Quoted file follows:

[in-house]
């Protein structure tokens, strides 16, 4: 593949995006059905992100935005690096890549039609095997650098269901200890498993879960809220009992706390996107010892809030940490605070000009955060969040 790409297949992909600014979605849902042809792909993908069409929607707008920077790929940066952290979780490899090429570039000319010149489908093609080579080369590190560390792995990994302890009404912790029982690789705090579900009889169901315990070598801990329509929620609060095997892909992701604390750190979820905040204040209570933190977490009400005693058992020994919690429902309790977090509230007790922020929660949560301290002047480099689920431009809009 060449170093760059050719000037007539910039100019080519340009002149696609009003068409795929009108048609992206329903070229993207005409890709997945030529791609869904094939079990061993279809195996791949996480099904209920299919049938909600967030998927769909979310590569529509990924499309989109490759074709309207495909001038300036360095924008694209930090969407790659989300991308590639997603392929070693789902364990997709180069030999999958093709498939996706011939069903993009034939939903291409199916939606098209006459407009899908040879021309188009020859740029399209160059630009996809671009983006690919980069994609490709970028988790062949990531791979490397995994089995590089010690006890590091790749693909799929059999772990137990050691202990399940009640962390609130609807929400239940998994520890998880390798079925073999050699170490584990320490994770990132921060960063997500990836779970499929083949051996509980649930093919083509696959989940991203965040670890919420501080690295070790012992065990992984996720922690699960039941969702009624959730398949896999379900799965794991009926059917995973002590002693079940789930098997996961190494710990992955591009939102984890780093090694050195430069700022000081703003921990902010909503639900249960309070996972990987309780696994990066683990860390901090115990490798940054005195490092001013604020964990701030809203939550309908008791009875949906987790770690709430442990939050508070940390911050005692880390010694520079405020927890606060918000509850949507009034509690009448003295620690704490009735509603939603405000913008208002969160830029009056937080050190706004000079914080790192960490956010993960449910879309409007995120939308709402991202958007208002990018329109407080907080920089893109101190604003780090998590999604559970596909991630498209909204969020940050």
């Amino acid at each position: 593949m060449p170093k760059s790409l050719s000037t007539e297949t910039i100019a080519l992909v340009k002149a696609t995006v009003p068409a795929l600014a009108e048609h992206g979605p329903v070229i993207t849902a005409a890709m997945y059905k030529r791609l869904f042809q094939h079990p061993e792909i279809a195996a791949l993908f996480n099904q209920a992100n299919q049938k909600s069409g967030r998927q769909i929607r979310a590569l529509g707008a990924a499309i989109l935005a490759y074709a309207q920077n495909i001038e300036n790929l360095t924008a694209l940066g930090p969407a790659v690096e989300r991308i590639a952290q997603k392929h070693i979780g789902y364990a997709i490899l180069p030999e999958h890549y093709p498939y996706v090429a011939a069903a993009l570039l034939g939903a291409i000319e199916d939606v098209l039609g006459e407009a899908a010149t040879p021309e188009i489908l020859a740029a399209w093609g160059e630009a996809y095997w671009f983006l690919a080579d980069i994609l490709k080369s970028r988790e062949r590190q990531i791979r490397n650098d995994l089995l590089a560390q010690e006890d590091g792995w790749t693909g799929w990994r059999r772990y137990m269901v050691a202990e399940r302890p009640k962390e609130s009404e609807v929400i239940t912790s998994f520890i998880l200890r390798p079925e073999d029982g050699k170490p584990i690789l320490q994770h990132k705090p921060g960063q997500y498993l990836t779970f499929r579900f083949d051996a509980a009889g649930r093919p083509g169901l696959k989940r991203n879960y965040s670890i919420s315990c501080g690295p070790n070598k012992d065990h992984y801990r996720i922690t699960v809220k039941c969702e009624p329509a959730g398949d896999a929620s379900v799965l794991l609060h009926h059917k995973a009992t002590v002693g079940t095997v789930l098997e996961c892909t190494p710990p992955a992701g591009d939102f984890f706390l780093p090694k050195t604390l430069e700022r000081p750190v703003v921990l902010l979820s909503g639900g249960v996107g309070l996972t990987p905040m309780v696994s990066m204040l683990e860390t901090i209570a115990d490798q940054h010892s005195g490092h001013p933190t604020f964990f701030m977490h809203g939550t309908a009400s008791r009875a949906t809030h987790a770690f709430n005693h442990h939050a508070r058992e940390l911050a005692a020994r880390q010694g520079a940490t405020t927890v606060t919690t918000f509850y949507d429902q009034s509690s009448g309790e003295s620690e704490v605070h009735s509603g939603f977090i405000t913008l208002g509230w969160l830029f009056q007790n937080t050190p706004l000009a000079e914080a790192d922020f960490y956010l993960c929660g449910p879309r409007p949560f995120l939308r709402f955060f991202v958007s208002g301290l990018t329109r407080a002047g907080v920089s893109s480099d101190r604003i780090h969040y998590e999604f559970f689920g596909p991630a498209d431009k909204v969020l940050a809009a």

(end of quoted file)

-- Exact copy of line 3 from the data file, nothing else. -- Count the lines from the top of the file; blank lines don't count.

């Amino acid at each position: 593949m060449p170093k760059s790409l050719s000037t007539e297949t910039i100019a080519l992909v340009k002149a696609t995006v009003p068409a795929l600014a009108e048609h992206g979605p329903v070229i993207t849902a005409a890709m997945y059905k030529r791609l869904f042809q094939h079990p061993e792909i279809a195996a791949l993908f996480n099904q209920a992100n299919q049938k909600s069409g967030r998927q769909i929607r979310a590569l529509g707008a990924a499309i989109l935005a490759y074709a309207q920077n495909i001038e300036n790929l360095t924008a694209l940066g930090p969407a790659v690096e989300r991308i590639a952290q997603k392929h070693i979780g789902y364990a997709i490899l180069p030999e999958h890549y093709p498939y996706v090429a011939a069903a993009l570039l034939g939903a291409i000319e199916d939606v098209l039609g006459e407009a899908a010149t040879p021309e188009i489908l020859a740029a399209w093609g160059e630009a996809y095997w671009f983006l690919a080579d980069i994609l490709k080369s970028r988790e062949r590190q990531i791979r490397n650098d995994l089995l590089a560390q010690e006890d590091g792995w790749t693909g799929w990994r059999r772990y137990m269901v050691a202990e399940r302890p009640k962390e609130s009404e609807v929400i239940t912790s998994f520890i998880l200890r390798p079925e073999d029982g050699k170490p584990i690789l320490q994770h990132k705090p921060g960063q997500y498993l990836t779970f499929r579900f083949d051996a509980a009889g649930r093919p083509g169901l696959k989940r991203n879960y965040s670890i919420s315990c501080g690295p070790n070598k012992d065990h992984y801990r996720i922690t699960v809220k039941c969702e009624p329509a959730g398949d896999a929620s379900v799965l794991l609060h009926h059917k995973a009992t002590v002693g079940t095997v789930l098997e996961c892909t190494p710990p992955a992701g591009d939102f984890f706390l780093p090694k050195t604390l430069e700022r000081p750190v703003v921990l902010l979820s909503g639900g249960v996107g309070l996972t990987p905040m309780v696994s990066m204040l683990e860390t901090i209570a115990d490798q940054h010892s005195g490092h001013p933190t604020f964990f701030m977490h809203g939550t309908a009400s008791r009875a949906t809030h987790a770690f709430n005693h442990h939050a508070r058992e940390l911050a005692a020994r880390q010694g520079a940490t405020t927890v606060t919690t918000f509850y949507d429902q009034s509690s009448g309790e003295s620690e704490v605070h009735s509603g939603f977090i405000t913008l208002g509230w969160l830029f009056q007790n937080t050190p706004l000009a000079e914080a790192d922020f960490y956010l993960c929660g449910p879309r409007p949560f995120l939308r709402f955060f991202v958007s208002g301290l990018t329109r407080a002047g907080v920089s893109s480099d101190r604003i780090h969040y998590e999604f559970f689920g596909p991630a498209d431009k909204v969020l940050a809009a």